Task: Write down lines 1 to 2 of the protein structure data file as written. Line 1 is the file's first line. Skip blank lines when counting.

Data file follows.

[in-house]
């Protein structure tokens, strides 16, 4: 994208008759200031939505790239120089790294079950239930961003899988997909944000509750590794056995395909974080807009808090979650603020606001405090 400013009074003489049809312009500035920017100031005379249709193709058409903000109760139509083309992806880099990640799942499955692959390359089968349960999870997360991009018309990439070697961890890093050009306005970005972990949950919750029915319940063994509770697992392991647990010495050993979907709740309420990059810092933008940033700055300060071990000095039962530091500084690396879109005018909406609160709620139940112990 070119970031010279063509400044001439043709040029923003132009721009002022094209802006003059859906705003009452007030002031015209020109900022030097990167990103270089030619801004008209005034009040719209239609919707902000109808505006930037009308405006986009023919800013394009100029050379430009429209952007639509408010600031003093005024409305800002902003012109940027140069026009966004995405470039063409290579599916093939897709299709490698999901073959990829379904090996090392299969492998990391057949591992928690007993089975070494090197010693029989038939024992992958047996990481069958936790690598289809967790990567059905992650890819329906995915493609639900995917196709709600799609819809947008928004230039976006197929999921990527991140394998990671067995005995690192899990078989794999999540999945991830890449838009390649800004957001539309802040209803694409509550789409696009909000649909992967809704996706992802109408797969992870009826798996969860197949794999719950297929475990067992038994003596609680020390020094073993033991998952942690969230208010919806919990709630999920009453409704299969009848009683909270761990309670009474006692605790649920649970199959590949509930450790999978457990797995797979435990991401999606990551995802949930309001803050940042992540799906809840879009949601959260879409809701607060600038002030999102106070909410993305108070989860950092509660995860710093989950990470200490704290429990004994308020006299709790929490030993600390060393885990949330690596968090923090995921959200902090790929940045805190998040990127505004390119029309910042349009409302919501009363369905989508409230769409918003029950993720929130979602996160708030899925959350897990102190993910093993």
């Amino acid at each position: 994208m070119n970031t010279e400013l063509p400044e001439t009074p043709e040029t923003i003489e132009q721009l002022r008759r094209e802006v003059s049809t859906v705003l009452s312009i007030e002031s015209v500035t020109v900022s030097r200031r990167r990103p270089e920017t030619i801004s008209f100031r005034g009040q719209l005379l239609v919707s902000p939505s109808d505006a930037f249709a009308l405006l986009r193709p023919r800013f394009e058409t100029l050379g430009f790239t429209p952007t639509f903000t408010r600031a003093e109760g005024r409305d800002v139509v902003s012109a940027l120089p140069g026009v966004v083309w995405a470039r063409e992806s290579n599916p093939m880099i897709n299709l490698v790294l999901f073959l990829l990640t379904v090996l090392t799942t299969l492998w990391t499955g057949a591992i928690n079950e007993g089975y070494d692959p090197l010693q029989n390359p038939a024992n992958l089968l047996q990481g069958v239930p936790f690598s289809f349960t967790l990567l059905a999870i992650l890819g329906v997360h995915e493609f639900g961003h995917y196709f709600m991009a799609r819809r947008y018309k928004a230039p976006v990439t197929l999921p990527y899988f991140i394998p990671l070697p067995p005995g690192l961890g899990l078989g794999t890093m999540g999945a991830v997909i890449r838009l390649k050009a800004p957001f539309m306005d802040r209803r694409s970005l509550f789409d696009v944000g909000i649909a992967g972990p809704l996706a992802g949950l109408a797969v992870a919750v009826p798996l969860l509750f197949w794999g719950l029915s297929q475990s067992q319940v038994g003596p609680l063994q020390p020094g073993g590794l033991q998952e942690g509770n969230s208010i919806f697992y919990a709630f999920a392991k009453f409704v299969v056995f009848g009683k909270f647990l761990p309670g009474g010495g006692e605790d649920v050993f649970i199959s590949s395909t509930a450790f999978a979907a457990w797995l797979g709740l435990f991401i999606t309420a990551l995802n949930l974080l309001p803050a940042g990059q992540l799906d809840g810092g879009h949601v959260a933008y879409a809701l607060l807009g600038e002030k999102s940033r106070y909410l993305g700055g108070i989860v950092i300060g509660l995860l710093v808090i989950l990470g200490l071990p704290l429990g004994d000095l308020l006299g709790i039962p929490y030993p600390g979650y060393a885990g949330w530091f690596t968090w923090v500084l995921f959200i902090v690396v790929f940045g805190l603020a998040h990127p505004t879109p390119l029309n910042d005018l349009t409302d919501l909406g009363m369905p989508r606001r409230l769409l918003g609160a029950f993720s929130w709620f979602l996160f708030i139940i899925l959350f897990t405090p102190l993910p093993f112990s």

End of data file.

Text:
[in-house]
């Protein structure tokens, strides 16, 4: 994208008759200031939505790239120089790294079950239930961003899988997909944000509750590794056995395909974080807009808090979650603020606001405090 400013009074003489049809312009500035920017100031005379249709193709058409903000109760139509083309992806880099990640799942499955692959390359089968349960999870997360991009018309990439070697961890890093050009306005970005972990949950919750029915319940063994509770697992392991647990010495050993979907709740309420990059810092933008940033700055300060071990000095039962530091500084690396879109005018909406609160709620139940112990 070119970031010279063509400044001439043709040029923003132009721009002022094209802006003059859906705003009452007030002031015209020109900022030097990167990103270089030619801004008209005034009040719209239609919707902000109808505006930037009308405006986009023919800013394009100029050379430009429209952007639509408010600031003093005024409305800002902003012109940027140069026009966004995405470039063409290579599916093939897709299709490698999901073959990829379904090996090392299969492998990391057949591992928690007993089975070494090197010693029989038939024992992958047996990481069958936790690598289809967790990567059905992650890819329906995915493609639900995917196709709600799609819809947008928004230039976006197929999921990527991140394998990671067995005995690192899990078989794999999540999945991830890449838009390649800004957001539309802040209803694409509550789409696009909000649909992967809704996706992802109408797969992870009826798996969860197949794999719950297929475990067992038994003596609680020390020094073993033991998952942690969230208010919806919990709630999920009453409704299969009848009683909270761990309670009474006692605790649920649970199959590949509930450790999978457990797995797979435990991401999606990551995802949930309001803050940042992540799906809840879009949601959260879409809701607060600038002030999102106070909410993305108070989860950092509660995860710093989950990470200490704290429990004994308020006299709790929490030993600390060393885990949330690596968090923090995921959200902090790929940045805190998040990127505004390119029309910042349009409302919501009363369905989508409230769409918003029950993720929130979602996160708030899925959350897990102190993910093993």